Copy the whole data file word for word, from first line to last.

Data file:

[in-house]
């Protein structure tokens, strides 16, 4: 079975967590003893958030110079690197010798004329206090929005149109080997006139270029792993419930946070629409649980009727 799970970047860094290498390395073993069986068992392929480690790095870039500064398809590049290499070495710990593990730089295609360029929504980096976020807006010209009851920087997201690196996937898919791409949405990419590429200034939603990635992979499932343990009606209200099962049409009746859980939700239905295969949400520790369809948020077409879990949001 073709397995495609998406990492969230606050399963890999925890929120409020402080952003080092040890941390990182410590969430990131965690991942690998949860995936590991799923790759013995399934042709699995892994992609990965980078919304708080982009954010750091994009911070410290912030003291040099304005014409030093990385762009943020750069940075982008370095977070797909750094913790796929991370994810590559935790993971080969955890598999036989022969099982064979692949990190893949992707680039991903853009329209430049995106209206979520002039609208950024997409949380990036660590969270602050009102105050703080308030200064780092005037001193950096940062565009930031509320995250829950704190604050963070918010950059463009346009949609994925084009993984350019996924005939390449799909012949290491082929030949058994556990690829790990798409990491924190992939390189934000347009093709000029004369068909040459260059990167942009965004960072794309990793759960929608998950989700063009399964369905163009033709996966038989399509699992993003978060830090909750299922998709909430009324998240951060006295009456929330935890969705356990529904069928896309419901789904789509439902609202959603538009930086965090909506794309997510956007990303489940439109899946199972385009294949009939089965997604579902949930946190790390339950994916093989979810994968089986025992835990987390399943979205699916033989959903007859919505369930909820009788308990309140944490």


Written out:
[in-house]
């Protein structure tokens, strides 16, 4: 079975967590003893958030110079690197010798004329206090929005149109080997006139270029792993419930946070629409649980009727 799970970047860094290498390395073993069986068992392929480690790095870039500064398809590049290499070495710990593990730089295609360029929504980096976020807006010209009851920087997201690196996937898919791409949405990419590429200034939603990635992979499932343990009606209200099962049409009746859980939700239905295969949400520790369809948020077409879990949001 073709397995495609998406990492969230606050399963890999925890929120409020402080952003080092040890941390990182410590969430990131965690991942690998949860995936590991799923790759013995399934042709699995892994992609990965980078919304708080982009954010750091994009911070410290912030003291040099304005014409030093990385762009943020750069940075982008370095977070797909750094913790796929991370994810590559935790993971080969955890598999036989022969099982064979692949990190893949992707680039991903853009329209430049995106209206979520002039609208950024997409949380990036660590969270602050009102105050703080308030200064780092005037001193950096940062565009930031509320995250829950704190604050963070918010950059463009346009949609994925084009993984350019996924005939390449799909012949290491082929030949058994556990690829790990798409990491924190992939390189934000347009093709000029004369068909040459260059990167942009965004960072794309990793759960929608998950989700063009399964369905163009033709996966038989399509699992993003978060830090909750299922998709909430009324998240951060006295009456929330935890969705356990529904069928896309419901789904789509439902609202959603538009930086965090909506794309997510956007990303489940439109899946199972385009294949009939089965997604579902949930946190790390339950994916093989979810994968089986025992835990987390399943979205699916033989959903007859919505369930909820009788308990309140944490």